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. If you don't, he'll break your legs! Hahaha! Seriously though.
Our rules have been updated and given their own forum
. Go and look at them! They are nice, and there may be new ones that you didn't know about! Hooray for rules! Hooray for The System! Hooray for Conforming!
I just started using Git for a personal project. Today I made some changes to a file. The changes included some needed fixes, but also introduced new bugs, so I committed the changes on a new branch.
I want to merge the fixes back into the master branch, but keep the other stuff out. Git merge doesn't see conflicts between the files, so it simply merges all of the changes in. If I try to use git diff, it gives me the option to use vimdiff, which I don't know the first thing about. I tried to set up Winmerge as my diff tool in gitconfig as instructed here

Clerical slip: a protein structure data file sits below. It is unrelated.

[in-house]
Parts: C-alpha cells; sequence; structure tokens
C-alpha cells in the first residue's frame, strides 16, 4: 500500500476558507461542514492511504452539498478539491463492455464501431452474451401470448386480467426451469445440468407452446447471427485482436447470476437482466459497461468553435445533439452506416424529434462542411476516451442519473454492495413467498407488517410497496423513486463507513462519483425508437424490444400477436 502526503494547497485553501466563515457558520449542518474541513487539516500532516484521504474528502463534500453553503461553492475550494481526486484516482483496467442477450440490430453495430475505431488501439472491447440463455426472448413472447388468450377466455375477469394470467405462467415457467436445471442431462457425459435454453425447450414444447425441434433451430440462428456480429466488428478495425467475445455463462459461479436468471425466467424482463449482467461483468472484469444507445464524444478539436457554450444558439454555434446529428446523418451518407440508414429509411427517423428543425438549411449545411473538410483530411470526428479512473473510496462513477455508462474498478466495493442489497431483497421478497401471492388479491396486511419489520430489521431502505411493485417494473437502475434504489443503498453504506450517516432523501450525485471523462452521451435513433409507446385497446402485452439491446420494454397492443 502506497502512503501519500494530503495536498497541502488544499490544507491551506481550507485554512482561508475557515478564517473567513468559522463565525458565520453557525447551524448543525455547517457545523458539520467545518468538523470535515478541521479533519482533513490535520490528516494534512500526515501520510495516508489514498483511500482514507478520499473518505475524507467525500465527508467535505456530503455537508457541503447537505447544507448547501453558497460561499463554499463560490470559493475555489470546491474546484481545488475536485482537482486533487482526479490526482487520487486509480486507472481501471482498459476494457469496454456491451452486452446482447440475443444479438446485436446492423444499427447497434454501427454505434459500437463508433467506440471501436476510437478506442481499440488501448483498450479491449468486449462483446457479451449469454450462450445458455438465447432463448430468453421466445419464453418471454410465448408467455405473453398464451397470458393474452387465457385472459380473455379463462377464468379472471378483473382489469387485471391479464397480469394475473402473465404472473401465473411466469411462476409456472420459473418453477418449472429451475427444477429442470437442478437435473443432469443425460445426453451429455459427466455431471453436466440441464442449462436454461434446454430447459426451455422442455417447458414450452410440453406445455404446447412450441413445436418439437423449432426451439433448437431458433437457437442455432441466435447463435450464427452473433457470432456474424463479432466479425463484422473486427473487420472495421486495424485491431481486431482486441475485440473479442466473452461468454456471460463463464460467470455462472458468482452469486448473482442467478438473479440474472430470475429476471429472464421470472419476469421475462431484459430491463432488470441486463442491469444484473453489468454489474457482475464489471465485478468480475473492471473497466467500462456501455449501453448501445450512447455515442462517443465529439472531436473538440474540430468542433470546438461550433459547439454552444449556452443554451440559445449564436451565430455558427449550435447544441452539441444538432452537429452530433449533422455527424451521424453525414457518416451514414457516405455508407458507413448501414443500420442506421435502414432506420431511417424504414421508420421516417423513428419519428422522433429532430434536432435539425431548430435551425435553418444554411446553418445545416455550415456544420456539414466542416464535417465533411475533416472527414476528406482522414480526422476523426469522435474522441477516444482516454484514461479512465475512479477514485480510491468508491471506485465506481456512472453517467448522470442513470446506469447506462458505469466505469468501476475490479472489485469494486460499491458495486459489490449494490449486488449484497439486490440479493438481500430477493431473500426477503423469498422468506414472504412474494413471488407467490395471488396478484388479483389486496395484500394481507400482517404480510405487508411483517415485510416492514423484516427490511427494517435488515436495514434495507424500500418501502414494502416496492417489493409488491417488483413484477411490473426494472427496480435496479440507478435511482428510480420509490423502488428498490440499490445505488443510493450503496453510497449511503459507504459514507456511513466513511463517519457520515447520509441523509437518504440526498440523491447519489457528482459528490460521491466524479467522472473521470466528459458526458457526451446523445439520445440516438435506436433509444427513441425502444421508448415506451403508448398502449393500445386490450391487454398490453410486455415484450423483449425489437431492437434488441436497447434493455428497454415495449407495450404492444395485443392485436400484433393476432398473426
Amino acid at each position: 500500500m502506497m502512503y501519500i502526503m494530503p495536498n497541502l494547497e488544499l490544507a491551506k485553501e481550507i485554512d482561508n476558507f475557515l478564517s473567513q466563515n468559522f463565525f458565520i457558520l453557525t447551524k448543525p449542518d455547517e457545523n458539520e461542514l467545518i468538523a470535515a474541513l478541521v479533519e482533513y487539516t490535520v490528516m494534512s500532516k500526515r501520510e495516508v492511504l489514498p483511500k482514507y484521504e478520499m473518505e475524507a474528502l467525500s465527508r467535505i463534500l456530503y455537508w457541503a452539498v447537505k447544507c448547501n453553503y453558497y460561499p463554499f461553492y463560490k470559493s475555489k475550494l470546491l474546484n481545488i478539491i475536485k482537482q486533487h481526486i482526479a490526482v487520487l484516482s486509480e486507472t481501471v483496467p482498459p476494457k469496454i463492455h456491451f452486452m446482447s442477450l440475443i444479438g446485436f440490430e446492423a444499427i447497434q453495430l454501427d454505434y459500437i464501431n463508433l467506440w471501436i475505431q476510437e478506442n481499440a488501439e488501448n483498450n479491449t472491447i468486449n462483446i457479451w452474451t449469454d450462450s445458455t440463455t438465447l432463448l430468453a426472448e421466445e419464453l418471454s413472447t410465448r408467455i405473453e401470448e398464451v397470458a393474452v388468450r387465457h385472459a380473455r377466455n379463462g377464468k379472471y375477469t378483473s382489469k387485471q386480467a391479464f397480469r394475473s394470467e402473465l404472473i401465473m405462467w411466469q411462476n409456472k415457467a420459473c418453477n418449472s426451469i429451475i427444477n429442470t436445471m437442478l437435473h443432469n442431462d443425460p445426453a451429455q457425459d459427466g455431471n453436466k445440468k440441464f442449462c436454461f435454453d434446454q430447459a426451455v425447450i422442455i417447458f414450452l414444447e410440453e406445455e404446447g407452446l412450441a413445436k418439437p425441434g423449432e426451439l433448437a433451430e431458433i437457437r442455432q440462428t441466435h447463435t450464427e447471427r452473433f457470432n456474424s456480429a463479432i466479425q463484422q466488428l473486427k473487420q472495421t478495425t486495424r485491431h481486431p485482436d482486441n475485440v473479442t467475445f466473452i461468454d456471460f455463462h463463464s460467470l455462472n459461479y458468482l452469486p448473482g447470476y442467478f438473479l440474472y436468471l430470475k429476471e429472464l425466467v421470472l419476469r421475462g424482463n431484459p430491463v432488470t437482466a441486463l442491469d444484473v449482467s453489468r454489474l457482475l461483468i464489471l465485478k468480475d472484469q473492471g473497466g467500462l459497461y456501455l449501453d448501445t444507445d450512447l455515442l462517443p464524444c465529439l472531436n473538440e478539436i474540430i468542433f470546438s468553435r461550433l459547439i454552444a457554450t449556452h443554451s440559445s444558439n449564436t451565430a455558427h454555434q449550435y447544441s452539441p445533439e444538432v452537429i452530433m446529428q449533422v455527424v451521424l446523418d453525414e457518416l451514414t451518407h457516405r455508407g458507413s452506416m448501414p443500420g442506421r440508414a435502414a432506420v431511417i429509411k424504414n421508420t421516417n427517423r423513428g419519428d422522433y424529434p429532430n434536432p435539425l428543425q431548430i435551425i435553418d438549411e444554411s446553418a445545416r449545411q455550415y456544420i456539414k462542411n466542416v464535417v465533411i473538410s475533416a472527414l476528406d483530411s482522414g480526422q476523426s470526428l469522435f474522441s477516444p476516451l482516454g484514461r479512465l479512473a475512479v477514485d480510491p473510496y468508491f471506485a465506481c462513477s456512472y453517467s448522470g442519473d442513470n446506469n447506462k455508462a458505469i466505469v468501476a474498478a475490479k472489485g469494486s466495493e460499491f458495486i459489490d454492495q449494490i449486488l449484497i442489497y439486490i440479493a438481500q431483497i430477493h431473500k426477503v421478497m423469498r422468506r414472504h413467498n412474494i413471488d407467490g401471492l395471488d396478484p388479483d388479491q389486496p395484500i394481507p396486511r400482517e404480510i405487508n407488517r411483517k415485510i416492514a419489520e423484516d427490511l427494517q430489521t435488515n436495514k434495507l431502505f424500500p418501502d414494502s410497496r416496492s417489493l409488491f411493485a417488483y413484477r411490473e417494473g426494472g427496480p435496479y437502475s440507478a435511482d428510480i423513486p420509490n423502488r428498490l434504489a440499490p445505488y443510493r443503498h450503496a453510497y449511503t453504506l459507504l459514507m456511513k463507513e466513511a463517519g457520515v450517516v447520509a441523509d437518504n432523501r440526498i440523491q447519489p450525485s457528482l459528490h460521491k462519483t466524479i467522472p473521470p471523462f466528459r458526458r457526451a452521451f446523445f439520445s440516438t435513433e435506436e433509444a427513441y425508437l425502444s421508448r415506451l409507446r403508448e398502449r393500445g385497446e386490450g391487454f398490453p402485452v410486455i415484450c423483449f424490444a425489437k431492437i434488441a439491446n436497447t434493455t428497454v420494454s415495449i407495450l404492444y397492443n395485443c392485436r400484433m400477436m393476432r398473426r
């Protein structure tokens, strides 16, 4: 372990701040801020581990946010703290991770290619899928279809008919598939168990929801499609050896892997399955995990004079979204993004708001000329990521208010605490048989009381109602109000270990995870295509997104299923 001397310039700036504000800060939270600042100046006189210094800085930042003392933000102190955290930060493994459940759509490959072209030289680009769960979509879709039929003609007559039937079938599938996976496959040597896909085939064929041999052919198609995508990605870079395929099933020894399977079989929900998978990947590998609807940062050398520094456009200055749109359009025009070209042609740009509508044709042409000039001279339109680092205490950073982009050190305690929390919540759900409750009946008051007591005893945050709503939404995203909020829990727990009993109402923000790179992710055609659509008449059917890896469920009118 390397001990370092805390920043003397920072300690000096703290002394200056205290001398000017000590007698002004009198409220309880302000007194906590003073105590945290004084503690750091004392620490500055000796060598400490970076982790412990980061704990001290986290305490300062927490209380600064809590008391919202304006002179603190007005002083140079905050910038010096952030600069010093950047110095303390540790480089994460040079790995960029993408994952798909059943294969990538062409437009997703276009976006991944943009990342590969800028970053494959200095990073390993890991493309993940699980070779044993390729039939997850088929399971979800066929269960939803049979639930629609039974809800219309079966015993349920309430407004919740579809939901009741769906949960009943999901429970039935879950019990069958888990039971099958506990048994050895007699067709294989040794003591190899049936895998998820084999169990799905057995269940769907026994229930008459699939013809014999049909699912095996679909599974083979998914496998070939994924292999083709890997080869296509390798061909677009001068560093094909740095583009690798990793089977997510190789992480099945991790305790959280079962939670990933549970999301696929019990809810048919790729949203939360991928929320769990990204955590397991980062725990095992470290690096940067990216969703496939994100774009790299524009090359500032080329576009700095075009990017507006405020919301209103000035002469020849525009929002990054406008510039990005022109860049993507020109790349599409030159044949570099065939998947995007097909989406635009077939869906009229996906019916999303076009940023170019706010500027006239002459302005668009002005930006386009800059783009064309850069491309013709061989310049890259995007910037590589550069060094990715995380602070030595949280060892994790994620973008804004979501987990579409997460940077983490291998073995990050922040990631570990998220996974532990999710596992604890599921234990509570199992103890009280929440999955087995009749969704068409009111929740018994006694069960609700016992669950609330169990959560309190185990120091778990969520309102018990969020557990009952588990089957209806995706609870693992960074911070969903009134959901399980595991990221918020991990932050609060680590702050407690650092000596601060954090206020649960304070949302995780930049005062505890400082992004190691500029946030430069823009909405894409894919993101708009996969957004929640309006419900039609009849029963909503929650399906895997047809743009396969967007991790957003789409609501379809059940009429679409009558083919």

, but Winmerge gives me "file not found" errors when it launches.
Right now all I can think of is to download the branched file from github, merge it with the master manually, and commit those changes on master. I feel like I shouldn't need to use that kind of workaround in a version control
I'm running Windows 10.
The GOP cares about babies until they're born, soldiers until they're in need of care, and families until they interfere with stockholder dividends.